Now sure I could become a do it yourself kind of person and learn how to fix my own plumbing and figure out how to fix that damn light switch in the spare bedroom that doesn’t work, but you know what? I don’t want to. I’ve tried it and I don’t enjoy it and I just feel like life is too short to engage in activities and spend time learning skills that one does not feel passionate about. Once again, I’d rather go away for the weekend and see a new place or just sit down some place and read a good book.
So what’s the answer? Well, as our realtor Michael Shoffner can tell you, we’ve been kicking around the idea of selling our house for close to a year now if not more. He has been a very patient friend and resource for us as we have waffled back and forth between wanting to create change in our living situation and staying with what is familiar and comfortable. Recently we had moved into another period of contentment with our current situation when we read an article about what makes people happy. The article talked about a couple who had moved from a two bedroom apartment to one with only 400 square feet and the corresponding happiness they found from rearranging their jobs and lifestyle and living with less. We are not sure whether or not we would like to simply move in to an apartment and place the profits from our home into some type of interest bearing account, or reinvest the money in a condo or some other smaller, low maintenance type of living arrangement. There are certain financial considerations we are weighing in our head concerning the true costs of renting vs. owning.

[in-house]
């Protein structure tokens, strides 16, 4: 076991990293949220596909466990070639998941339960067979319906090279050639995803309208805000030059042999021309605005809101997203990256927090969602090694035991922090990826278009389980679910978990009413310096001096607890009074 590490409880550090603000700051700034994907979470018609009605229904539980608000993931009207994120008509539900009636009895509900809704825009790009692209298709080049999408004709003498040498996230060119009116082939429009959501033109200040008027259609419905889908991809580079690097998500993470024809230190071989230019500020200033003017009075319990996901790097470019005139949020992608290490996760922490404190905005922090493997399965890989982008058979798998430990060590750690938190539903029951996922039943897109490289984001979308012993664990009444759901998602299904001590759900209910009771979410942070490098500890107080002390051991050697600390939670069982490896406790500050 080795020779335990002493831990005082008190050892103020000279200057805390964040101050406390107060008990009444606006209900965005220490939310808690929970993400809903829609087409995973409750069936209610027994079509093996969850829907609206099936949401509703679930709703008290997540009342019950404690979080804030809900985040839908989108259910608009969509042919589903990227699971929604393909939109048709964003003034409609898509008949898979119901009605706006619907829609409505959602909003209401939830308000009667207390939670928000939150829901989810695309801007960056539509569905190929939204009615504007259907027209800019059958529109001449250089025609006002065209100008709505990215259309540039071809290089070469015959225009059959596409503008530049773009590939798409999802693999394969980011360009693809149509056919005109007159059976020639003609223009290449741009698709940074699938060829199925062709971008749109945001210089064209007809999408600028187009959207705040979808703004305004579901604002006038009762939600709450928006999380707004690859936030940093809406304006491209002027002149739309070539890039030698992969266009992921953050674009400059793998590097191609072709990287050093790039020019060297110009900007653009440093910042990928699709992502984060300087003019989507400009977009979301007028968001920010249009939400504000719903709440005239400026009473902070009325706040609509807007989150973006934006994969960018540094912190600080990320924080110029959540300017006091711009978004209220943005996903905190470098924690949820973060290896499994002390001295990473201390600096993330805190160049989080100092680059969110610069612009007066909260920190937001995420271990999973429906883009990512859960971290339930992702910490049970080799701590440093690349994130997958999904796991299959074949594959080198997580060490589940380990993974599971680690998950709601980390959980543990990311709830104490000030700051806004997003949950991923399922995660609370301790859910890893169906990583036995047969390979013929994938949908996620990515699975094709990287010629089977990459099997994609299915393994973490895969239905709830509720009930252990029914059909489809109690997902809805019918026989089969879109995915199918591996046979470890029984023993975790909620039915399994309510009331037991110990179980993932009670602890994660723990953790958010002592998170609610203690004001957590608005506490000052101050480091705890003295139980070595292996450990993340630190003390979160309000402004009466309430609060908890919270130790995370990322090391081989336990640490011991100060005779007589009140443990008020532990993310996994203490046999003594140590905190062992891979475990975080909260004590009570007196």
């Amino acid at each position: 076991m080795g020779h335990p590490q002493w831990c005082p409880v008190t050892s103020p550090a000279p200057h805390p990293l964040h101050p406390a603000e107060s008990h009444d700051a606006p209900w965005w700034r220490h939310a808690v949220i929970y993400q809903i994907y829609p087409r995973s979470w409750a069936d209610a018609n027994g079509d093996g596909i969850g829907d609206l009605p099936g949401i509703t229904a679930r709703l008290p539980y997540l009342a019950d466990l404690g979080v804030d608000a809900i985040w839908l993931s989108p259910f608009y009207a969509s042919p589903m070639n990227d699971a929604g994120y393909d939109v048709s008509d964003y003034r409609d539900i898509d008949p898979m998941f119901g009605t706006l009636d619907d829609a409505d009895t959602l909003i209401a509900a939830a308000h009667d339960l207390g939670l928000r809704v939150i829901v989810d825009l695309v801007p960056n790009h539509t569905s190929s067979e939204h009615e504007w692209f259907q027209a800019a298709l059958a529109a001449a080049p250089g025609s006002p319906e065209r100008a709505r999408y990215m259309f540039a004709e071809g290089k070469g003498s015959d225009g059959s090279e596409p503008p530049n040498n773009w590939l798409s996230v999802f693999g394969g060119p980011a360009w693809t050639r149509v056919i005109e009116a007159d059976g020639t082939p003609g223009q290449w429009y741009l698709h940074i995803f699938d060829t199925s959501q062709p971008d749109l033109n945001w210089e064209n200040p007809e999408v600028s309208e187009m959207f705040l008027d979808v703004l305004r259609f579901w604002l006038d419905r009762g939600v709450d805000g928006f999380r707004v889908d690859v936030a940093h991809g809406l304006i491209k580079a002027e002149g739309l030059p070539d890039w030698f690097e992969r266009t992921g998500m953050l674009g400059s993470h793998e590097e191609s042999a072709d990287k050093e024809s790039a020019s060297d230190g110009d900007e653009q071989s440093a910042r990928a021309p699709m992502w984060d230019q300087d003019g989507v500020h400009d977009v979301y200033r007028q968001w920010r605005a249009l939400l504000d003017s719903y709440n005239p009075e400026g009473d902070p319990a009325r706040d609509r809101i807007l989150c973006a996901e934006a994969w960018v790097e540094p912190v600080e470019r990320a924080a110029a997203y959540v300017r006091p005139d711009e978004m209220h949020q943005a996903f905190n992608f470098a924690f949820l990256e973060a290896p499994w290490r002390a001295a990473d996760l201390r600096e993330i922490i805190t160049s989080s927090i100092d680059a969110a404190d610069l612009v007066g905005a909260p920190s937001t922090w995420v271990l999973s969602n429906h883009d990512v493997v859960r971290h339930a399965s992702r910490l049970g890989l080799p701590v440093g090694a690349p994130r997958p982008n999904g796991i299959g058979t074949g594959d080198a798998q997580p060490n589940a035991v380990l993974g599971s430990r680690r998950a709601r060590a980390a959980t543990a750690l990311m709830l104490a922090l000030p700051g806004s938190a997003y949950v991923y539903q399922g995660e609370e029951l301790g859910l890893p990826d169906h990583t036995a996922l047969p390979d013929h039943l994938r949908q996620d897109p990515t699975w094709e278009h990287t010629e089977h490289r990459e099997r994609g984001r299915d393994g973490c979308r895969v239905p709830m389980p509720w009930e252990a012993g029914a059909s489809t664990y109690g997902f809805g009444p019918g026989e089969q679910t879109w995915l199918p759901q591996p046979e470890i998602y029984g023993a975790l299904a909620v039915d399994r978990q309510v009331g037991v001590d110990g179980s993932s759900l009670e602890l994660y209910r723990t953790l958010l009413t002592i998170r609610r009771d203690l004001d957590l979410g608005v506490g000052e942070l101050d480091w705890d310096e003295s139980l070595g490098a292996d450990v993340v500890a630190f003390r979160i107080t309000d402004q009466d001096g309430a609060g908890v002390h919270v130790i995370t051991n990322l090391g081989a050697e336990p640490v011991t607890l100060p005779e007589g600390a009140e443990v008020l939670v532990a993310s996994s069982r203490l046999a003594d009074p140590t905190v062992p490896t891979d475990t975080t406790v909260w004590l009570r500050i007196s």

Again I think for me it all boils down to freedom. I think we feel that not owning a home, and in particular an older home such as we now inhabit, would once again allow us to have more freedom to pursue our passions and hopefully travel move. We are both intrigued by the idea of living a more minimal lifestyle and moving into a smaller place such as an apartment or condo would be a motivator for us to examine the things we own (or what things own us!) and pare them down to those that truly give value to our lives. We also hope that through this change we could possibly lesson our monthly expenditures so as to be able to work less and play more. In the end we may once again settle into the routine of where we are but I feel certain the urge to cut lose the anchor will strike again at some point.
In the end I suppose home is not a place. Home is inside of us. It is created when we are with the ones we love and when we are doing the things that give joy and meaning to our lives. It is to live in an atmosphere that allows us the freedom to dream and create whatever possibility we can imagine. This is the home I am looking for. It is the home I felt that night in Costa Rica and it is the home I would like to find again
Thanks to Jeff and Anne and John and Suzanne for the inspiration your travel blogs have provided showing us that we can live the retired lifestyle while we’re still young enough to enjoy it.